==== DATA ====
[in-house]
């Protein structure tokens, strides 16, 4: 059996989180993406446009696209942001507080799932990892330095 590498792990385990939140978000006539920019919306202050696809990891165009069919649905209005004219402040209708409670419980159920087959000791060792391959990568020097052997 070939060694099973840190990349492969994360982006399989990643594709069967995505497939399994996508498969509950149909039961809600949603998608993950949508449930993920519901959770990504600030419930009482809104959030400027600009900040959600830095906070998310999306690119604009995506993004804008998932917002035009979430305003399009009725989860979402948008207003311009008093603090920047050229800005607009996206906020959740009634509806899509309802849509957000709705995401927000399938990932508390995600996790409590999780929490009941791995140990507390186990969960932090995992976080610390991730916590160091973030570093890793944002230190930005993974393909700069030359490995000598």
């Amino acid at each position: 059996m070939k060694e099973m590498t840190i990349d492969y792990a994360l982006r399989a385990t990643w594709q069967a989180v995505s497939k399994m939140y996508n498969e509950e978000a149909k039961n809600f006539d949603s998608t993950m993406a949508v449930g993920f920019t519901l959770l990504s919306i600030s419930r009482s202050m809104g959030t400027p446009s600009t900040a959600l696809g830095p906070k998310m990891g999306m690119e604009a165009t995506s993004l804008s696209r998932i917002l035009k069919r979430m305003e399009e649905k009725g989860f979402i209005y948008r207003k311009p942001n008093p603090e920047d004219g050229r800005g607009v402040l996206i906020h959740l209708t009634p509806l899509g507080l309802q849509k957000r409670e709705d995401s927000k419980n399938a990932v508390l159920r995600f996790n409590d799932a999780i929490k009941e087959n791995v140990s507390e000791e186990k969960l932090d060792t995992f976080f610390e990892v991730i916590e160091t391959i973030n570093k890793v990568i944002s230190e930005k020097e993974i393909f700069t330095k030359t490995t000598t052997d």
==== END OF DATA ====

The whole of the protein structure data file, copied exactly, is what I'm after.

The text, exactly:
[in-house]
């Protein structure tokens, strides 16, 4: 059996989180993406446009696209942001507080799932990892330095 590498792990385990939140978000006539920019919306202050696809990891165009069919649905209005004219402040209708409670419980159920087959000791060792391959990568020097052997 070939060694099973840190990349492969994360982006399989990643594709069967995505497939399994996508498969509950149909039961809600949603998608993950949508449930993920519901959770990504600030419930009482809104959030400027600009900040959600830095906070998310999306690119604009995506993004804008998932917002035009979430305003399009009725989860979402948008207003311009008093603090920047050229800005607009996206906020959740009634509806899509309802849509957000709705995401927000399938990932508390995600996790409590999780929490009941791995140990507390186990969960932090995992976080610390991730916590160091973030570093890793944002230190930005993974393909700069030359490995000598």
């Amino acid at each position: 059996m070939k060694e099973m590498t840190i990349d492969y792990a994360l982006r399989a385990t990643w594709q069967a989180v995505s497939k399994m939140y996508n498969e509950e978000a149909k039961n809600f006539d949603s998608t993950m993406a949508v449930g993920f920019t519901l959770l990504s919306i600030s419930r009482s202050m809104g959030t400027p446009s600009t900040a959600l696809g830095p906070k998310m990891g999306m690119e604009a165009t995506s993004l804008s696209r998932i917002l035009k069919r979430m305003e399009e649905k009725g989860f979402i209005y948008r207003k311009p942001n008093p603090e920047d004219g050229r800005g607009v402040l996206i906020h959740l209708t009634p509806l899509g507080l309802q849509k957000r409670e709705d995401s927000k419980n399938a990932v508390l159920r995600f996790n409590d799932a999780i929490k009941e087959n791995v140990s507390e000791e186990k969960l932090d060792t995992f976080f610390e990892v991730i916590e160091t391959i973030n570093k890793v990568i944002s230190e930005k020097e993974i393909f700069t330095k030359t490995t000598t052997d």